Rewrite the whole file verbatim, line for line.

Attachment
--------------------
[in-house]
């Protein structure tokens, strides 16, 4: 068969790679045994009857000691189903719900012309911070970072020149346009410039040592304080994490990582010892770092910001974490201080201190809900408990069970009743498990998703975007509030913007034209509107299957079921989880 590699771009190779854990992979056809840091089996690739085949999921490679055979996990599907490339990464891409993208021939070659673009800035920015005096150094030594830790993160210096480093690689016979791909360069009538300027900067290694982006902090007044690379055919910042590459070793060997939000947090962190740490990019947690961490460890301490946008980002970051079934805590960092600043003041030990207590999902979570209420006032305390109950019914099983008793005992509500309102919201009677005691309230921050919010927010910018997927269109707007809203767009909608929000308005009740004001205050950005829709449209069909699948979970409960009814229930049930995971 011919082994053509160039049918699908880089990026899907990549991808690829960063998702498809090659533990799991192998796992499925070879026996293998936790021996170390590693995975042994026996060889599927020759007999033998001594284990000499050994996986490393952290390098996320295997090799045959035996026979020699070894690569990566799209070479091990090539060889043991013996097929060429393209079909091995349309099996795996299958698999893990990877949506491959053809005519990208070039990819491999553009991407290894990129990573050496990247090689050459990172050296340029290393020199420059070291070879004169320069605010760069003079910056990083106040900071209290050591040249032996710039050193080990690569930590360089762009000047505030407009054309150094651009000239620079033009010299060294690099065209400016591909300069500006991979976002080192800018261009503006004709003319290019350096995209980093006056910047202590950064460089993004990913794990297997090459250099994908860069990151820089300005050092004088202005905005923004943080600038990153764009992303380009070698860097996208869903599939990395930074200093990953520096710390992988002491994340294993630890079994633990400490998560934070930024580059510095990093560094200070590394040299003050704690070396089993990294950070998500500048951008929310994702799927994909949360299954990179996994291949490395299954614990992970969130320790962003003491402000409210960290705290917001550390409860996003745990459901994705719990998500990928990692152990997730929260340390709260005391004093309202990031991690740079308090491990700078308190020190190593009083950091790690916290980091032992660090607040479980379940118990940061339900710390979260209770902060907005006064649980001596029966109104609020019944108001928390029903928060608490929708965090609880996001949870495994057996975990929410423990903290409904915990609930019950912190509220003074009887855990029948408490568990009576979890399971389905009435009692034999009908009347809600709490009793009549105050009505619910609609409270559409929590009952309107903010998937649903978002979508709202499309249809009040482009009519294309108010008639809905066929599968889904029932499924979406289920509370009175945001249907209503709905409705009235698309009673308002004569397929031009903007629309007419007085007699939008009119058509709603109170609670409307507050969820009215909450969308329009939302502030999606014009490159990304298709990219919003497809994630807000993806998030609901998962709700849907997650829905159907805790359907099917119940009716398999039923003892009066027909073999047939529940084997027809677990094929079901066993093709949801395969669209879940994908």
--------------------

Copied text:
[in-house]
């Protein structure tokens, strides 16, 4: 068969790679045994009857000691189903719900012309911070970072020149346009410039040592304080994490990582010892770092910001974490201080201190809900408990069970009743498990998703975007509030913007034209509107299957079921989880 590699771009190779854990992979056809840091089996690739085949999921490679055979996990599907490339990464891409993208021939070659673009800035920015005096150094030594830790993160210096480093690689016979791909360069009538300027900067290694982006902090007044690379055919910042590459070793060997939000947090962190740490990019947690961490460890301490946008980002970051079934805590960092600043003041030990207590999902979570209420006032305390109950019914099983008793005992509500309102919201009677005691309230921050919010927010910018997927269109707007809203767009909608929000308005009740004001205050950005829709449209069909699948979970409960009814229930049930995971 011919082994053509160039049918699908880089990026899907990549991808690829960063998702498809090659533990799991192998796992499925070879026996293998936790021996170390590693995975042994026996060889599927020759007999033998001594284990000499050994996986490393952290390098996320295997090799045959035996026979020699070894690569990566799209070479091990090539060889043991013996097929060429393209079909091995349309099996795996299958698999893990990877949506491959053809005519990208070039990819491999553009991407290894990129990573050496990247090689050459990172050296340029290393020199420059070291070879004169320069605010760069003079910056990083106040900071209290050591040249032996710039050193080990690569930590360089762009000047505030407009054309150094651009000239620079033009010299060294690099065209400016591909300069500006991979976002080192800018261009503006004709003319290019350096995209980093006056910047202590950064460089993004990913794990297997090459250099994908860069990151820089300005050092004088202005905005923004943080600038990153764009992303380009070698860097996208869903599939990395930074200093990953520096710390992988002491994340294993630890079994633990400490998560934070930024580059510095990093560094200070590394040299003050704690070396089993990294950070998500500048951008929310994702799927994909949360299954990179996994291949490395299954614990992970969130320790962003003491402000409210960290705290917001550390409860996003745990459901994705719990998500990928990692152990997730929260340390709260005391004093309202990031991690740079308090491990700078308190020190190593009083950091790690916290980091032992660090607040479980379940118990940061339900710390979260209770902060907005006064649980001596029966109104609020019944108001928390029903928060608490929708965090609880996001949870495994057996975990929410423990903290409904915990609930019950912190509220003074009887855990029948408490568990009576979890399971389905009435009692034999009908009347809600709490009793009549105050009505619910609609409270559409929590009952309107903010998937649903978002979508709202499309249809009040482009009519294309108010008639809905066929599968889904029932499924979406289920509370009175945001249907209503709905409705009235698309009673308002004569397929031009903007629309007419007085007699939008009119058509709603109170609670409307507050969820009215909450969308329009939302502030999606014009490159990304298709990219919003497809994630807000993806998030609901998962709700849907997650829905159907805790359907099917119940009716398999039923003892009066027909073999047939529940084997027809677990094929079901066993093709949801395969669209879940994908």